Christians are divided over how much of the Ornament Level of Christmas that we should celebrate. I enjoy the celebration of Christmas, but some Christians are offended by the secular side of things. Follow your own conscience on this one. What we need to realize is that while ornaments are fun, they are not all there is to the celebration of Christmas. We need to go deeper than simply enjoying the ornaments and decorations of Christmas.
Ornaments and lights do nothing if they are kept in the box. You need to have something to decorate, something to hang the ornaments on. You need a Christmas tree to display the ornaments.
Level 2: The Tree Level
Christmas is not just about myths and legends. It is a real story about the real birth of a real baby. The Tree Level is the structure on which the celebration hangs; the story of the birth of our Savior Jesus Christ, the historical foundation of the celebration of Christmas. Whatever kind of ornaments you like and however much of the Ornament Level you celebrate, it is crucial that we hang the ornaments on the tree.
We need to be careful to focus on Joseph and Mary and the Baby (the biblical story, not the multitudinous myths that surround that story), the shepherds and angels and wise men. They remind us that God sent His Son into this sin-kissed world to demonstrate His love. It is a powerful story.
I love the story of Ebenezer Scrooge, of George Bailey, or of little Ralphie Parker and his Red Ryder air rifle. But there is no story more powerful than the story of Jesus Christ invading this world of darkness to shine the light of God’s love and we need to keep this story front and center during our celebration. It is the tree which supports the entire celebration of Christmas.
The problem is that some people believe that taking a little time to look at a Nativity scene or remembering the details of the Christmas story is the “real Christmas.” It is not. For Christmas to be real, it must go deeper.
You see, there is a problem with my tree. When I bring it home from the store, it will be fragrant and fresh. But in a few weeks there will come a day I call “The Day of Great Evil.” My wife (I refuse to participate in such wickedness) takes the lights off the tree, puts the ornaments in the boxes and then tells me its time to carry the tree out to the Christmas tree graveyard in a stand of pines, joining the rotting remains of the Trees of Christmas Past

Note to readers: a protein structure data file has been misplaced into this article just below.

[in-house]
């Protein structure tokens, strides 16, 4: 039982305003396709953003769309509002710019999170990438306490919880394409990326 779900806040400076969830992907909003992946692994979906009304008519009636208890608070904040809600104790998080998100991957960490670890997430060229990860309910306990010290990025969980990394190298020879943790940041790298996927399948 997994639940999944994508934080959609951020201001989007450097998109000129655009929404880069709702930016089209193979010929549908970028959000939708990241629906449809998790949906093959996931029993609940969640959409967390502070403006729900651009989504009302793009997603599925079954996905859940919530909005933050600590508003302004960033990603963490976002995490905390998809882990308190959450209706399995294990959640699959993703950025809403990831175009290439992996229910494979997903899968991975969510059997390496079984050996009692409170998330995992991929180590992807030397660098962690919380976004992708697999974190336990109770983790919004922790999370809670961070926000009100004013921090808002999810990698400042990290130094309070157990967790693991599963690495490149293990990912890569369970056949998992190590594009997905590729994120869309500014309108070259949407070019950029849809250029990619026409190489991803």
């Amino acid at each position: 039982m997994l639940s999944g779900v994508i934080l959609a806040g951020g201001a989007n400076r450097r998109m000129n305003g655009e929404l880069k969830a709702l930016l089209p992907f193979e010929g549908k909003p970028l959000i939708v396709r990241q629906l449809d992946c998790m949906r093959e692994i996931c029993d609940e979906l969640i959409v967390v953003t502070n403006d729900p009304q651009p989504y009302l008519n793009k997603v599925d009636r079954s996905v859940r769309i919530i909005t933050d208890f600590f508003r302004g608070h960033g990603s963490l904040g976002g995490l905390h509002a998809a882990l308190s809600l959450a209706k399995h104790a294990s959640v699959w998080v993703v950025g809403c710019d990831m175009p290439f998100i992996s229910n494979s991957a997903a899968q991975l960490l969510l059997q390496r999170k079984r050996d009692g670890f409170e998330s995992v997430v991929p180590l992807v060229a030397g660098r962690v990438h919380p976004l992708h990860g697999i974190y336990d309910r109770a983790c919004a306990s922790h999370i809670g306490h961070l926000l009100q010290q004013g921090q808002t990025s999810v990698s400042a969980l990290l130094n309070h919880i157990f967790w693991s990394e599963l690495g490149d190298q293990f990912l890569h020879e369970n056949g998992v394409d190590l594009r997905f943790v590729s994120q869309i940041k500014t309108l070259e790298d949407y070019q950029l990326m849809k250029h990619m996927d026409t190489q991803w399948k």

The problem is that my tree has been severed from its roots. It only lasts a season because it has been cut off from the source of life. That is what happens when all we focus on is a cute little baby in a romanticized manger two millennia ago.
There has to be more than that. Good news – there is!
Level 3: The Root Level
Why can’t the celebration of Christmas last into January and February? Because we have cut it from its roots. We need to explore the roots of Christmas and reattach the celebration of the season with the deep truths of God’s sovereign purposes.
The Root Level of Christmas is the theological truth and purposes behind what happened in Bethlehem. At this level, we are not so concerned with what Joseph or Mary is doing, but what God is doing. The roots of Christmas are in Heaven, not in Bethlehem or Nazareth. When we understand the activity of God, the meaning of Christmas comes alive and we come to understand how to celebrate it rightly.
As we celebrate Christmas, we need to reattach it to its roots – the gracious activity of God in this world. What are those roots? I don’t have time to explore them, but let me mention a few I think are significant.
- Christmas is WAR! It was D-day in the divine plan of redemption, as God came to confront sinful humanity, provide atonement for our sins and justification for sinners. What God planned from eternity was put into effect on Christmas. You must see the cradle in the shadow of the Cross.
- Christmas is about forgiveness. God decided not to leave us in the darkness of our sins, but to shine the light of glory on us in Jesus Christ. Not only are we forgiven, but we must forgive. Want to celebrate Christmas? Forgive someone who has hurt, offended, abused or betrayed you!
- Christmas is about God’s mission. I love that we promote the Lottie Moon offering at Christmas. Jesus came on a mission. We are called to participate in God’s mission of redemption in this world – through Jesus Christ and the blood shed on the Cross.
There is so much more. But the challenge is to make sure that our celebration is not limited to the shallow engagement in “The War on Christmas” or a simple focus on the Nativity story. These have a place and are needed. But we must make sure that our celebration of Christmas is rooted in the activity of God.
When we do, the celebration never ends.